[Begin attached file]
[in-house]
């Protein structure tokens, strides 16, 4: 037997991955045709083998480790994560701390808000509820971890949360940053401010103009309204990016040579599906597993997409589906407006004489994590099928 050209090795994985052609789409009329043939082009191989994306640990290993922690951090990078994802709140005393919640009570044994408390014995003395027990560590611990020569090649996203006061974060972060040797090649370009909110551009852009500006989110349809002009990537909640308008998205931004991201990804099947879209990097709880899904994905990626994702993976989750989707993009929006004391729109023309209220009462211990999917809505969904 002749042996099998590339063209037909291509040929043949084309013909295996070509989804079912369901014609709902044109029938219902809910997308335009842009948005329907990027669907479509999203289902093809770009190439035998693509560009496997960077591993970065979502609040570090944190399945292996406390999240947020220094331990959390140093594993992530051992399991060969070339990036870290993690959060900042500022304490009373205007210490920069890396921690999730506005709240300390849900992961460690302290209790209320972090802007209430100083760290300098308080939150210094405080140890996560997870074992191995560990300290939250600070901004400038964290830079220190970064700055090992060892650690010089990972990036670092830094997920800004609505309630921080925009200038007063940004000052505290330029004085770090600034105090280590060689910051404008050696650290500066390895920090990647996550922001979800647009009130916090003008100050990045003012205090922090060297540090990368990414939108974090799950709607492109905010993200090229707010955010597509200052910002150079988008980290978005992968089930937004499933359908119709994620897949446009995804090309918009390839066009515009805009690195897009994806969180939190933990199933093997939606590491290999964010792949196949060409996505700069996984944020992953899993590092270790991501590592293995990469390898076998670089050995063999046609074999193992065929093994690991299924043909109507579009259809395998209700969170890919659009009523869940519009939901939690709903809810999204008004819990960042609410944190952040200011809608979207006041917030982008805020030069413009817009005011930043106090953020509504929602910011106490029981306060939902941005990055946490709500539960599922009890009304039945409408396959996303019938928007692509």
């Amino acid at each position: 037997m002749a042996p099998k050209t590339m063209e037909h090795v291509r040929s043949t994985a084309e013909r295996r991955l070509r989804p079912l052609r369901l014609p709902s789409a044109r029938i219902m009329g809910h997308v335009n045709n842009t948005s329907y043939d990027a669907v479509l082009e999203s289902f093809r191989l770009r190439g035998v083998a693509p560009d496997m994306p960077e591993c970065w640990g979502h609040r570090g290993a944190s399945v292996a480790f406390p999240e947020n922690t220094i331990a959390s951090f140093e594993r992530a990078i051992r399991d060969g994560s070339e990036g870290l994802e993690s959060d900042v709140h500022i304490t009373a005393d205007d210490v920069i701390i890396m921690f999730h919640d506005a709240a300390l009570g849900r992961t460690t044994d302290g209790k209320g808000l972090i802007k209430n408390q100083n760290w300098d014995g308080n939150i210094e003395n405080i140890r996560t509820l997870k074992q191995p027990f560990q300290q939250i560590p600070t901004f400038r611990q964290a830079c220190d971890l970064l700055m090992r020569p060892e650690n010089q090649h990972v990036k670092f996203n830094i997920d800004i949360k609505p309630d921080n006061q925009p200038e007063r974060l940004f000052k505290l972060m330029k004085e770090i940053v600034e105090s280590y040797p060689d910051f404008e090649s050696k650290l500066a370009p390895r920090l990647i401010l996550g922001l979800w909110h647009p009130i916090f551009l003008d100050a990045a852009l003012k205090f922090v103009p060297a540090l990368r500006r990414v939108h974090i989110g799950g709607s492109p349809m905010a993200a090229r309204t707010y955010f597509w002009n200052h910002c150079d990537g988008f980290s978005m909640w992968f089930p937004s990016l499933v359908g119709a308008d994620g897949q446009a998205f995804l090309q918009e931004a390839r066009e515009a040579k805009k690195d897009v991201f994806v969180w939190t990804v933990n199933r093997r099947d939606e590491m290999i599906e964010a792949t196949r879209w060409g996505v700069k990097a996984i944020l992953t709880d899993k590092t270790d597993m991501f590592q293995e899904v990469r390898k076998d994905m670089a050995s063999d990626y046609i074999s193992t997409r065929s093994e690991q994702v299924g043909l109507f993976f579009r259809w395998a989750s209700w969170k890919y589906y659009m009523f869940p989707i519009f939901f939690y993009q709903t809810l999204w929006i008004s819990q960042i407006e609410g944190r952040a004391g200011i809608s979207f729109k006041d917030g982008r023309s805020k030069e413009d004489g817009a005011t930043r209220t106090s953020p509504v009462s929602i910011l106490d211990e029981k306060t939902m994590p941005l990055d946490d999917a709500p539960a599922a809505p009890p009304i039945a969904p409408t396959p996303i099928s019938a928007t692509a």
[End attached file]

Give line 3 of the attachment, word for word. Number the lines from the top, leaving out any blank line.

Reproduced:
């Amino acid at each position: 037997m002749a042996p099998k050209t590339m063209e037909h090795v291509r040929s043949t994985a084309e013909r295996r991955l070509r989804p079912l052609r369901l014609p709902s789409a044109r029938i219902m009329g809910h997308v335009n045709n842009t948005s329907y043939d990027a669907v479509l082009e999203s289902f093809r191989l770009r190439g035998v083998a693509p560009d496997m994306p960077e591993c970065w640990g979502h609040r570090g290993a944190s399945v292996a480790f406390p999240e947020n922690t220094i331990a959390s951090f140093e594993r992530a990078i051992r399991d060969g994560s070339e990036g870290l994802e993690s959060d900042v709140h500022i304490t009373a005393d205007d210490v920069i701390i890396m921690f999730h919640d506005a709240a300390l009570g849900r992961t460690t044994d302290g209790k209320g808000l972090i802007k209430n408390q100083n760290w300098d014995g308080n939150i210094e003395n405080i140890r996560t509820l997870k074992q191995p027990f560990q300290q939250i560590p600070t901004f400038r611990q964290a830079c220190d971890l970064l700055m090992r020569p060892e650690n010089q090649h990972v990036k670092f996203n830094i997920d800004i949360k609505p309630d921080n006061q925009p200038e007063r974060l940004f000052k505290l972060m330029k004085e770090i940053v600034e105090s280590y040797p060689d910051f404008e090649s050696k650290l500066a370009p390895r920090l990647i401010l996550g922001l979800w909110h647009p009130i916090f551009l003008d100050a990045a852009l003012k205090f922090v103009p060297a540090l990368r500006r990414v939108h974090i989110g799950g709607s492109p349809m905010a993200a090229r309204t707010y955010f597509w002009n200052h910002c150079d990537g988008f980290s978005m909640w992968f089930p937004s990016l499933v359908g119709a308008d994620g897949q446009a998205f995804l090309q918009e931004a390839r066009e515009a040579k805009k690195d897009v991201f994806v969180w939190t990804v933990n199933r093997r099947d939606e590491m290999i599906e964010a792949t196949r879209w060409g996505v700069k990097a996984i944020l992953t709880d899993k590092t270790d597993m991501f590592q293995e899904v990469r390898k076998d994905m670089a050995s063999d990626y046609i074999s193992t997409r065929s093994e690991q994702v299924g043909l109507f993976f579009r259809w395998a989750s209700w969170k890919y589906y659009m009523f869940p989707i519009f939901f939690y993009q709903t809810l999204w929006i008004s819990q960042i407006e609410g944190r952040a004391g200011i809608s979207f729109k006041d917030g982008r023309s805020k030069e413009d004489g817009a005011t930043r209220t106090s953020p509504v009462s929602i910011l106490d211990e029981k306060t939902m994590p941005l990055d946490d999917a709500p539960a599922a809505p009890p009304i039945a969904p409408t396959p996303i099928s019938a928007t692509a």